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Explained: How to sack a Tory prime minister who broke the law

How to sack a Tory PM
How to sack a Tory PM

It seems everywhere you look people are calling for Boris Johnson to step down as prime minister.

The Tory leader, along with his wife Carrie and Chancellor Rishi Sunak, have all now apologised after the Met Police fined them over the partygate scandal.

We set out earlier this year the options politicians had in front of them for removing Mr Johnson from office when his rule breaking first came to light.

But the prime minister clung on and following the outbreak of war in Ukraine, many Conservatives now argue it would be wrong to try to bring in a new leader.

It’s not easy to get rid of a prime minister who doesn’t want to go – so just how do you sack a Tory PM who broke the law?

Vote of no confidence

A vote of no confidence is a way of testing whether the prime minister and his cabinet still has the support of the House of Commons.

If the government loses the vote, it has 14 days to try to win back the confidence of MPs through another vote but opposition parties can try to form their own alternative government.

After a fortnight if no resolution is found an election is automatically called.

Boris Johnson.

Some may be keen to avoid an election happening while the war in Ukraine is ongoing.

MPs do tend to vote along party lines during a confidence vote and given Mr Johnson has a working majority of about 80, it is unlikely this will topple the prime minister.

Liberal Democrat leader Sir Ed Davey has said parliament must be recalled so there can be a vote of no confidence in the prime minister.

Labour have not yet said whether they would call for a vote of confidence as well.

Send for the men in grey suits

MPs in the Conservative party can submit a letter of no confidence to the 1922 committee if they feel it is time for the prime minister to stand down.

The 1922 committee is an influential group of Tory backbenchers.

It’s often referred to as sending in the men in grey suits, which came into popular use following the resignation of Margaret Thatcher in 1990.

The rules state a total of 54 letters of no confidence would have to be submitted to the committee’s chairman Sir Graham Brady for a vote to be held.

If the prime minister lost that majority poll, a leadership contest would be triggered, with Mr Johnson unable to run as a candidate.

Boris Johnson.

This could be a risky tactic as if Mr Johnson survives the vote, he would be granted a 12-month reprieve from any future party no confidence votes.

A number of Conservatives withdrew their letters of no confidence when Russia invaded Ukraine, perhaps most notably Scottish Conservative leader Douglas Ross.

Speaking after the prime minister received his fine, Mr Ross said: “It wouldn’t be right to remove the prime minister at this time.

“It would destabilise the UK Government when we need to be united in the face of Russian aggression and the murdering of innocent Ukrainians.”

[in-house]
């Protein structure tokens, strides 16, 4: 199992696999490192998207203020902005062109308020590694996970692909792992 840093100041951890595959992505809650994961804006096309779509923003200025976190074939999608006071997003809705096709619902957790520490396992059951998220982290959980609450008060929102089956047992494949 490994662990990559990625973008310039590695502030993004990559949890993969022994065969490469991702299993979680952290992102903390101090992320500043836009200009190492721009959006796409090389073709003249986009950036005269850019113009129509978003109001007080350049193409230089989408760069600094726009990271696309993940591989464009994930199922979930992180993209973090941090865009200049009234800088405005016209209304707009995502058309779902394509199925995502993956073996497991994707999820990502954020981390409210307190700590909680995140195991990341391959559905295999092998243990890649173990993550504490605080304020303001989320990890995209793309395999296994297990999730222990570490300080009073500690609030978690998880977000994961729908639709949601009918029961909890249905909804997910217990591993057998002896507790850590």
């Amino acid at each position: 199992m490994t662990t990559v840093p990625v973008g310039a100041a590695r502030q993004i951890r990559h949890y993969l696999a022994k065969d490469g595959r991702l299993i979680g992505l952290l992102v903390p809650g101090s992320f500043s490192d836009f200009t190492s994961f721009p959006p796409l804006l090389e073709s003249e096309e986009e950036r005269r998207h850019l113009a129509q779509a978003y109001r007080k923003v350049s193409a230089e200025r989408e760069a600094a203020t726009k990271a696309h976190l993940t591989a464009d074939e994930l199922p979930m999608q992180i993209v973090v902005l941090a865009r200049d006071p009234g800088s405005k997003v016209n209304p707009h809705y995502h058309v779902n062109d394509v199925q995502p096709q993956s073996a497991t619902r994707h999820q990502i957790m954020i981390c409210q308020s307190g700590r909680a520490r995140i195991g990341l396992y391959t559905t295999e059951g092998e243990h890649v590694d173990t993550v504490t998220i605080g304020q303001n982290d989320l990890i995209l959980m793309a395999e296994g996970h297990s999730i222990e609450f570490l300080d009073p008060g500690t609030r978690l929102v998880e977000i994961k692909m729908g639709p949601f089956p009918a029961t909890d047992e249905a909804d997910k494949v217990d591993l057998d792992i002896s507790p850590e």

The Tory pressure valve

The Conservative Party likes to win elections.

Many MPs who were not necessarily fans of Mr Johnson were prepared to back him as leader when he appeared popular with voters.

But his approval ratings have plummeted – latest polling shows more than half of UK voters want to see the back of him.

Even those who voted Leave and wanted Mr Johnson in the top job to ‘get Brexit done’ have turned on the prime minister.

With an election coming up in less than a month’s time, could the party look to drop him to save face?

Could the Queen sack him?

The last time a prime minister was removed on a monarch’s own authority in the UK was in 1834.

Experts are split on whether the Queen would have the powers to do this today.

Boris Johnson meeting The Queen in 2019.

It was reported in 2019 that the Queen asked aides for clarification on when and how a prime minister could be dismissed after a court hearing ruled Mr Johnson had unlawfully prorogued parliament.

Professor Robert Hazell from University College London argued it may be possible but only if the prime minister refused to step down after losing a vote of no confidence – something that is highly unlikely.

What happens next?

If Mr Johnson does step down, it does not necessarily mean he will immediately quit as prime minister.

Tory MPs would hold a contest to choose a new leader – and therefore a new prime minister – without an election.

When Theresa May resigned as Tory leader in 2019 she remained caretaker prime minister until her successor was chosen.

If Mr Johnson took the extreme step of resigning before a successor is chosen, the cabinet manual says it is “for the party or parties in government to identify who can be chosen as the successor”.

This could mean Deputy Prime Minister Dominic Raab, who stood in for Mr Johnson when he was ill with coronavirus, being given the top job again on a temporary basis.

However, there is no clear successor – up until last week Chancellor Rishi Sunak looked to be a shoo-in.

But that is now looking unlikely after his wife’s non-dom status revealed she avoided paying around £2 million in tax, his US green card status was revealed, and after Mr Sunak himself was fined by the Met Police for attending a lockdown gathering.

The bookies are now putting Foreign Secretary Liz Truss as the best choice.

Opposition parties would likely push for a general election, but this is probably something the Conservatives would want to avoid at all costs.

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